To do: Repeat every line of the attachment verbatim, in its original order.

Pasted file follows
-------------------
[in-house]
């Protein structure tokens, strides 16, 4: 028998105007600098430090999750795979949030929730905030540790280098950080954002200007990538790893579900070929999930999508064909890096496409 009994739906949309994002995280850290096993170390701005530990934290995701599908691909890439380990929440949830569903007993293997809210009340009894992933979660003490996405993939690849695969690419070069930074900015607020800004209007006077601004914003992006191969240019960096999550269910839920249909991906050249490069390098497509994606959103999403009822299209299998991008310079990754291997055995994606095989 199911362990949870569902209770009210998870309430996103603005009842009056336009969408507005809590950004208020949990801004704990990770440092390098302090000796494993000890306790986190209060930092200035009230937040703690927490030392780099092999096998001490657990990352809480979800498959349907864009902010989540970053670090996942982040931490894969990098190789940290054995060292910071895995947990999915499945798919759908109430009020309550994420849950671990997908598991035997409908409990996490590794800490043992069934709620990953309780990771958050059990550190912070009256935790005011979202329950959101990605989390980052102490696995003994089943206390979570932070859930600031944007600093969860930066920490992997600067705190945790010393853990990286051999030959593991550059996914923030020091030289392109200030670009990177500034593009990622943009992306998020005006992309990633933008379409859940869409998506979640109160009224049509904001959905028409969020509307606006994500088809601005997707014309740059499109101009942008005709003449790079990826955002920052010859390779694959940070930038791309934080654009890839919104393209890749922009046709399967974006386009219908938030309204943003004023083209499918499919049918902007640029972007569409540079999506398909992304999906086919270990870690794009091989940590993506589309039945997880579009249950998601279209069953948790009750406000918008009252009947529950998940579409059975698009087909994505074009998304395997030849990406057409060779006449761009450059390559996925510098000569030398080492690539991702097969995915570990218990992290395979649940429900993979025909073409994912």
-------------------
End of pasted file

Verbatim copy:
[in-house]
């Protein structure tokens, strides 16, 4: 028998105007600098430090999750795979949030929730905030540790280098950080954002200007990538790893579900070929999930999508064909890096496409 009994739906949309994002995280850290096993170390701005530990934290995701599908691909890439380990929440949830569903007993293997809210009340009894992933979660003490996405993939690849695969690419070069930074900015607020800004209007006077601004914003992006191969240019960096999550269910839920249909991906050249490069390098497509994606959103999403009822299209299998991008310079990754291997055995994606095989 199911362990949870569902209770009210998870309430996103603005009842009056336009969408507005809590950004208020949990801004704990990770440092390098302090000796494993000890306790986190209060930092200035009230937040703690927490030392780099092999096998001490657990990352809480979800498959349907864009902010989540970053670090996942982040931490894969990098190789940290054995060292910071895995947990999915499945798919759908109430009020309550994420849950671990997908598991035997409908409990996490590794800490043992069934709620990953309780990771958050059990550190912070009256935790005011979202329950959101990605989390980052102490696995003994089943206390979570932070859930600031944007600093969860930066920490992997600067705190945790010393853990990286051999030959593991550059996914923030020091030289392109200030670009990177500034593009990622943009992306998020005006992309990633933008379409859940869409998506979640109160009224049509904001959905028409969020509307606006994500088809601005997707014309740059499109101009942008005709003449790079990826955002920052010859390779694959940070930038791309934080654009890839919104393209890749922009046709399967974006386009219908938030309204943003004023083209499918499919049918902007640029972007569409540079999506398909992304999906086919270990870690794009091989940590993506589309039945997880579009249950998601279209069953948790009750406000918008009252009947529950998940579409059975698009087909994505074009998304395997030849990406057409060779006449761009450059390559996925510098000569030398080492690539991702097969995915570990218990992290395979649940429900993979025909073409994912």